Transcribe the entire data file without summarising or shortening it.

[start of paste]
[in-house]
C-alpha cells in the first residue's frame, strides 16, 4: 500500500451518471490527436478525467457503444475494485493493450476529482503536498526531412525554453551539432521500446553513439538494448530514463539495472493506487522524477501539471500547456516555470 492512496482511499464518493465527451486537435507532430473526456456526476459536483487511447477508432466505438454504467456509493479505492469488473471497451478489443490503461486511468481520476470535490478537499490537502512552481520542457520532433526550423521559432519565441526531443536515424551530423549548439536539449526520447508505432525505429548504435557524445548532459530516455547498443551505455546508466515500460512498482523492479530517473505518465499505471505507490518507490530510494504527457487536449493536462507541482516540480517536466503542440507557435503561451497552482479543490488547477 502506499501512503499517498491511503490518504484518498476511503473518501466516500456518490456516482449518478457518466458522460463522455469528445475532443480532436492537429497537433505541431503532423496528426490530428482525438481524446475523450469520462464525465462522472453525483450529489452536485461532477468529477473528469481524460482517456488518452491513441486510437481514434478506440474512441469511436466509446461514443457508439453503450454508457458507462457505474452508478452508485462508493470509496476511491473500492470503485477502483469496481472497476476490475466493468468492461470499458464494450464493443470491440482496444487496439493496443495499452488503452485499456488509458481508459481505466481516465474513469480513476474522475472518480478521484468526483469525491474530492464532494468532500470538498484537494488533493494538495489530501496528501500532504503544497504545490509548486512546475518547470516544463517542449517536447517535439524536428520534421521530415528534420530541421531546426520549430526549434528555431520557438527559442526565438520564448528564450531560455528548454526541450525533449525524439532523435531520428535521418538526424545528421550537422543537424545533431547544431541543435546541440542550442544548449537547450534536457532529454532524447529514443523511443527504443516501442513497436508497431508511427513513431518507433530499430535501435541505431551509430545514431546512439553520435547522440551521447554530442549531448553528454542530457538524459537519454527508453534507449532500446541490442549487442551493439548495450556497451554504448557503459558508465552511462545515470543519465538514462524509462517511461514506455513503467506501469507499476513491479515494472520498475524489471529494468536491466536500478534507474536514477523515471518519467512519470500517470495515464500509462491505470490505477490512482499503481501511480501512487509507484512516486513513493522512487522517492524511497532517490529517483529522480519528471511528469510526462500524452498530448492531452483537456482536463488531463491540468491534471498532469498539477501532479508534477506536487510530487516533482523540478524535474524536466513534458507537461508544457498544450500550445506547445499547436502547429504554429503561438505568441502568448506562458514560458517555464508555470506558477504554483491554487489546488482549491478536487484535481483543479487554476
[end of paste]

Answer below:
[in-house]
C-alpha cells in the first residue's frame, strides 16, 4: 500500500451518471490527436478525467457503444475494485493493450476529482503536498526531412525554453551539432521500446553513439538494448530514463539495472493506487522524477501539471500547456516555470 492512496482511499464518493465527451486537435507532430473526456456526476459536483487511447477508432466505438454504467456509493479505492469488473471497451478489443490503461486511468481520476470535490478537499490537502512552481520542457520532433526550423521559432519565441526531443536515424551530423549548439536539449526520447508505432525505429548504435557524445548532459530516455547498443551505455546508466515500460512498482523492479530517473505518465499505471505507490518507490530510494504527457487536449493536462507541482516540480517536466503542440507557435503561451497552482479543490488547477 502506499501512503499517498491511503490518504484518498476511503473518501466516500456518490456516482449518478457518466458522460463522455469528445475532443480532436492537429497537433505541431503532423496528426490530428482525438481524446475523450469520462464525465462522472453525483450529489452536485461532477468529477473528469481524460482517456488518452491513441486510437481514434478506440474512441469511436466509446461514443457508439453503450454508457458507462457505474452508478452508485462508493470509496476511491473500492470503485477502483469496481472497476476490475466493468468492461470499458464494450464493443470491440482496444487496439493496443495499452488503452485499456488509458481508459481505466481516465474513469480513476474522475472518480478521484468526483469525491474530492464532494468532500470538498484537494488533493494538495489530501496528501500532504503544497504545490509548486512546475518547470516544463517542449517536447517535439524536428520534421521530415528534420530541421531546426520549430526549434528555431520557438527559442526565438520564448528564450531560455528548454526541450525533449525524439532523435531520428535521418538526424545528421550537422543537424545533431547544431541543435546541440542550442544548449537547450534536457532529454532524447529514443523511443527504443516501442513497436508497431508511427513513431518507433530499430535501435541505431551509430545514431546512439553520435547522440551521447554530442549531448553528454542530457538524459537519454527508453534507449532500446541490442549487442551493439548495450556497451554504448557503459558508465552511462545515470543519465538514462524509462517511461514506455513503467506501469507499476513491479515494472520498475524489471529494468536491466536500478534507474536514477523515471518519467512519470500517470495515464500509462491505470490505477490512482499503481501511480501512487509507484512516486513513493522512487522517492524511497532517490529517483529522480519528471511528469510526462500524452498530448492531452483537456482536463488531463491540468491534471498532469498539477501532479508534477506536487510530487516533482523540478524535474524536466513534458507537461508544457498544450500550445506547445499547436502547429504554429503561438505568441502568448506562458514560458517555464508555470506558477504554483491554487489546488482549491478536487484535481483543479487554476